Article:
Working as a dedicated pediatric neurologist, Dr. Michael Kruer is passionate about the young patients in his care and how to improve their treatments and therapies. 

Now, as he launches a three-year study examining how genetic factors connect with a CP diagnosis, he is hopeful the research could lead to better outcomes for many in the CP community. 

“We believe this study will not only move the needle for research but has the potential to impact individual patients and their families,” he tells the CP Research Network.  

Kruer is no stranger to people’s challenges with CP, having dedicated the last ten years to the study of genomics as it relates specifically to the condition. He received the CP Research Network’s first publicly funded (NIH) grant to launch his “Genetics Causes of Cerebral Palsy” study after approaching the network to collaborate on research.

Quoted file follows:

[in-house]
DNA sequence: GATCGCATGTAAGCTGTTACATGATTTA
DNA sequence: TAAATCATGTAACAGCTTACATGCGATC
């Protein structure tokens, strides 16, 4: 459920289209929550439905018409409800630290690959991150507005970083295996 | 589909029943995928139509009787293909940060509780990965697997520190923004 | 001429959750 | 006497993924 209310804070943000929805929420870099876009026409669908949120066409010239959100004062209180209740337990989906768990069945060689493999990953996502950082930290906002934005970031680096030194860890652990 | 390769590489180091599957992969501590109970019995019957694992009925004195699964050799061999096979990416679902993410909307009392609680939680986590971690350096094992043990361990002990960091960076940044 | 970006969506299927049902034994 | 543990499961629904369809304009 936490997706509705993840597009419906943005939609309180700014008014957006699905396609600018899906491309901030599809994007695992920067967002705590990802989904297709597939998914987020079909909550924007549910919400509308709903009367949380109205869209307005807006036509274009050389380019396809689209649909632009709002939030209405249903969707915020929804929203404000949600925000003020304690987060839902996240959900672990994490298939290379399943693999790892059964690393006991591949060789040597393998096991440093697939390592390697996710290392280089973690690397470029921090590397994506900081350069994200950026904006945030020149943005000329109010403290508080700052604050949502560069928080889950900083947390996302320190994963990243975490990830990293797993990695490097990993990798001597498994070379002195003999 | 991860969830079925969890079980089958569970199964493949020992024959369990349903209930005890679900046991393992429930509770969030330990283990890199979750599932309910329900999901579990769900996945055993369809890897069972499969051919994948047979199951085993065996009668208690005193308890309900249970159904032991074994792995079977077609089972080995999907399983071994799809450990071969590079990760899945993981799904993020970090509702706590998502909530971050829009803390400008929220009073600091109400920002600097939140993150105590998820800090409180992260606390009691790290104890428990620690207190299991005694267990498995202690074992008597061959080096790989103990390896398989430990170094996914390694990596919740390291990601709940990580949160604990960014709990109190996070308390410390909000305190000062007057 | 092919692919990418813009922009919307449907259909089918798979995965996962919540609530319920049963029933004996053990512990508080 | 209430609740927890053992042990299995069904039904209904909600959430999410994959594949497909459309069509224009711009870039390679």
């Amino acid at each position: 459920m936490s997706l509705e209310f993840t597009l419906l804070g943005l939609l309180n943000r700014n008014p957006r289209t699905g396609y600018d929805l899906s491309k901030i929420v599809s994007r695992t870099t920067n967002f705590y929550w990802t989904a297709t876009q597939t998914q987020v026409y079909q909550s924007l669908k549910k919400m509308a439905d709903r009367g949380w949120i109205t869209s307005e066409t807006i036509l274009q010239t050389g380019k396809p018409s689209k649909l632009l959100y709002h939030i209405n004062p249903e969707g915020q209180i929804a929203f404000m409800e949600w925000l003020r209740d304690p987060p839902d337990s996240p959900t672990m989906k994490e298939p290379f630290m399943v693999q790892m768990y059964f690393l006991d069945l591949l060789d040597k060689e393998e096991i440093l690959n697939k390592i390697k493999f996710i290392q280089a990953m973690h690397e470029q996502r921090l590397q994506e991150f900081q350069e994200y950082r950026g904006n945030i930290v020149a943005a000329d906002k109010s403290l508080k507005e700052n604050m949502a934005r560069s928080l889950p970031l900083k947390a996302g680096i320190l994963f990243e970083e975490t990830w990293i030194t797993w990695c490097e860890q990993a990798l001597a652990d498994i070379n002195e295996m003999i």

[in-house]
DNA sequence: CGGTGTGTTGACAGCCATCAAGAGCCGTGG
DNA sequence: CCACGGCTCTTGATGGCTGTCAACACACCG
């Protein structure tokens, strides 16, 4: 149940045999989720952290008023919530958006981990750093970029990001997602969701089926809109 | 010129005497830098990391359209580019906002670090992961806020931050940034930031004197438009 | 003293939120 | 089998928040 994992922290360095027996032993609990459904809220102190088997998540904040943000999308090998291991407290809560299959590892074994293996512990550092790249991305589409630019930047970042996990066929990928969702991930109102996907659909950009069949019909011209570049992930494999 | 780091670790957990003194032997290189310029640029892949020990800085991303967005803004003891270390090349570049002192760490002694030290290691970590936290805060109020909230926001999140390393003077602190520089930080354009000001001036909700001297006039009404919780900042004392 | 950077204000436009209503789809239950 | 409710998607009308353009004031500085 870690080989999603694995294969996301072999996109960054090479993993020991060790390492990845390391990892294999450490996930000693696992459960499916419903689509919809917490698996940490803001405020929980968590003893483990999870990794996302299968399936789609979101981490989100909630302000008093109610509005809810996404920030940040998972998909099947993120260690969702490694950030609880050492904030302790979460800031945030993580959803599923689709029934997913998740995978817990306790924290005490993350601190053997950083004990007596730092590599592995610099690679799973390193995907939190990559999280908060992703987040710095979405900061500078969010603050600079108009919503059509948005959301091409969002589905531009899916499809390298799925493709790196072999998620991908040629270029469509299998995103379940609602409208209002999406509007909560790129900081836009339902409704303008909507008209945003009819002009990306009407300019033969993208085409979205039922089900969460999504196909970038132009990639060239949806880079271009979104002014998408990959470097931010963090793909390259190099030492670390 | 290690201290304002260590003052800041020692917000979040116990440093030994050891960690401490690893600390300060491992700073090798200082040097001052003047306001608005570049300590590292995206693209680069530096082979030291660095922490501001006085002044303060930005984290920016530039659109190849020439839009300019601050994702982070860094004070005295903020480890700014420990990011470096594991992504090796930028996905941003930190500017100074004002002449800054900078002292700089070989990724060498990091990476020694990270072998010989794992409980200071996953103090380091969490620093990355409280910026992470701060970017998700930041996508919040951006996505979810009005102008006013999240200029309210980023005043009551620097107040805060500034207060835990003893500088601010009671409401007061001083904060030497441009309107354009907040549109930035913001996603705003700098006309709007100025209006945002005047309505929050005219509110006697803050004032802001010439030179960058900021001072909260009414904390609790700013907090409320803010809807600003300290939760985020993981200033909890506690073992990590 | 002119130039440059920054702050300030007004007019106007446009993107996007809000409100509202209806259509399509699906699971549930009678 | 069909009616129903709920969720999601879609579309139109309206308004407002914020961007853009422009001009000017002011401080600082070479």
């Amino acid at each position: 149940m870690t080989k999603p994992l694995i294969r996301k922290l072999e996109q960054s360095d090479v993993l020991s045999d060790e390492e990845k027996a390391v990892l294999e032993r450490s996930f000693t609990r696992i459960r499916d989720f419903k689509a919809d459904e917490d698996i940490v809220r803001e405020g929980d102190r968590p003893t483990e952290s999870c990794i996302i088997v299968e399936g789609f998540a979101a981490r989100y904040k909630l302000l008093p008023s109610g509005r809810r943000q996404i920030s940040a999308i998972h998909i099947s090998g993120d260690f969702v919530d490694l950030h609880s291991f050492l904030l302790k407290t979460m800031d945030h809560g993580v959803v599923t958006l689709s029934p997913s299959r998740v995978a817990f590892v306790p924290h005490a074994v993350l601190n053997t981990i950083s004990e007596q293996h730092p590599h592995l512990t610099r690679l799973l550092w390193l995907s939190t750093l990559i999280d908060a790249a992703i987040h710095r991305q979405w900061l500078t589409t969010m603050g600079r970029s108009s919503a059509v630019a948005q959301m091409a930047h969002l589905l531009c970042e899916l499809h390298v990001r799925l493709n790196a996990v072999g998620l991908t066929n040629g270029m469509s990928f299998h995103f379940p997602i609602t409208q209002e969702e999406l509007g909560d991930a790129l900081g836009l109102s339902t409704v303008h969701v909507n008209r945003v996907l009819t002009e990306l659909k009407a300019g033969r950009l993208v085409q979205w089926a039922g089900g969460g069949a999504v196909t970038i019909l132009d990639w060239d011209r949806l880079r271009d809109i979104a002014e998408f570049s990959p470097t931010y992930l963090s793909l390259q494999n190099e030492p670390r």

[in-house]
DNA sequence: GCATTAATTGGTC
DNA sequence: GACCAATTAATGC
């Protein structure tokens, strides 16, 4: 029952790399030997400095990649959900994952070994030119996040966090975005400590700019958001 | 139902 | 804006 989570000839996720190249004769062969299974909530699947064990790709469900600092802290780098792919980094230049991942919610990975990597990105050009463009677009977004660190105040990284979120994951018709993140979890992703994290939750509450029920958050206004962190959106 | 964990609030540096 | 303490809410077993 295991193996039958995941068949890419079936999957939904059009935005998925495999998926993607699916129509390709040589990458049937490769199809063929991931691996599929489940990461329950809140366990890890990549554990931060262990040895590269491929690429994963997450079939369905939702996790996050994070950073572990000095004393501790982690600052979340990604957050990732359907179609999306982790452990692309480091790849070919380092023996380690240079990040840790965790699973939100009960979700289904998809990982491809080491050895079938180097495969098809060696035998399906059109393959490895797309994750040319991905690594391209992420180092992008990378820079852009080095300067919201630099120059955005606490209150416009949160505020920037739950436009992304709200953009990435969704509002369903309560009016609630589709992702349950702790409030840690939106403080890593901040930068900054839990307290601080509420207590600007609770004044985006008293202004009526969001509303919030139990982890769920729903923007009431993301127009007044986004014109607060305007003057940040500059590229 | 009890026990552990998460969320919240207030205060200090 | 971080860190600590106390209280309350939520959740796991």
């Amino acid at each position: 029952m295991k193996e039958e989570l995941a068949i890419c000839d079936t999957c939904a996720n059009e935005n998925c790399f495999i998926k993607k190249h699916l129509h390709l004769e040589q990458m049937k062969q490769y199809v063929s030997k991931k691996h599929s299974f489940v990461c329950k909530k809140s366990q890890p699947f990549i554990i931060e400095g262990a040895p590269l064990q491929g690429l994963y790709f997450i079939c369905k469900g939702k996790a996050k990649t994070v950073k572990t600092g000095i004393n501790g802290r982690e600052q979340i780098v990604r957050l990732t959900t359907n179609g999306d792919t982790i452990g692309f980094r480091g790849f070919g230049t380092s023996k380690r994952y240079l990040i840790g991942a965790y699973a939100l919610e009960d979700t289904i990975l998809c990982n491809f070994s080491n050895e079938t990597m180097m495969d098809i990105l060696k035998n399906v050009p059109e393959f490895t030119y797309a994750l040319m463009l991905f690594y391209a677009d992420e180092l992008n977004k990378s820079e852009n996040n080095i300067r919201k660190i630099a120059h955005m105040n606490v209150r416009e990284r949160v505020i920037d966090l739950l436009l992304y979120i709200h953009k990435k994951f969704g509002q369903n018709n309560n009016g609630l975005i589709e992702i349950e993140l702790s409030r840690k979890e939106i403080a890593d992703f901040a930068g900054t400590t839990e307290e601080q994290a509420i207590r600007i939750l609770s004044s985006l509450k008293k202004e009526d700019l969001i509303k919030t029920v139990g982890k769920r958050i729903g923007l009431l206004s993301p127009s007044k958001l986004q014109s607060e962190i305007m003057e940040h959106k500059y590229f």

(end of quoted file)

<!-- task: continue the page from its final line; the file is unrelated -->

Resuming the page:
Five hundred participants and their biological parents will participate at Phoenix Children’s Hospital, AZ, Al DuPont Children’s Hospital, DE, Nationwide Children’s Hospital, OH, Seattle Children’s Hospital, WA, and Children’s Hospital Colorado, CO. 

“The beauty of working with the CP Research Network is it collects information that doctors and therapists enter as they are caring for people with CP at the participating sites,” adds Kruer. “It’s a wealth of information that we’re then able to leverage to try to take the genetics and make sense of it in a way that can impact diagnoses and treatments.”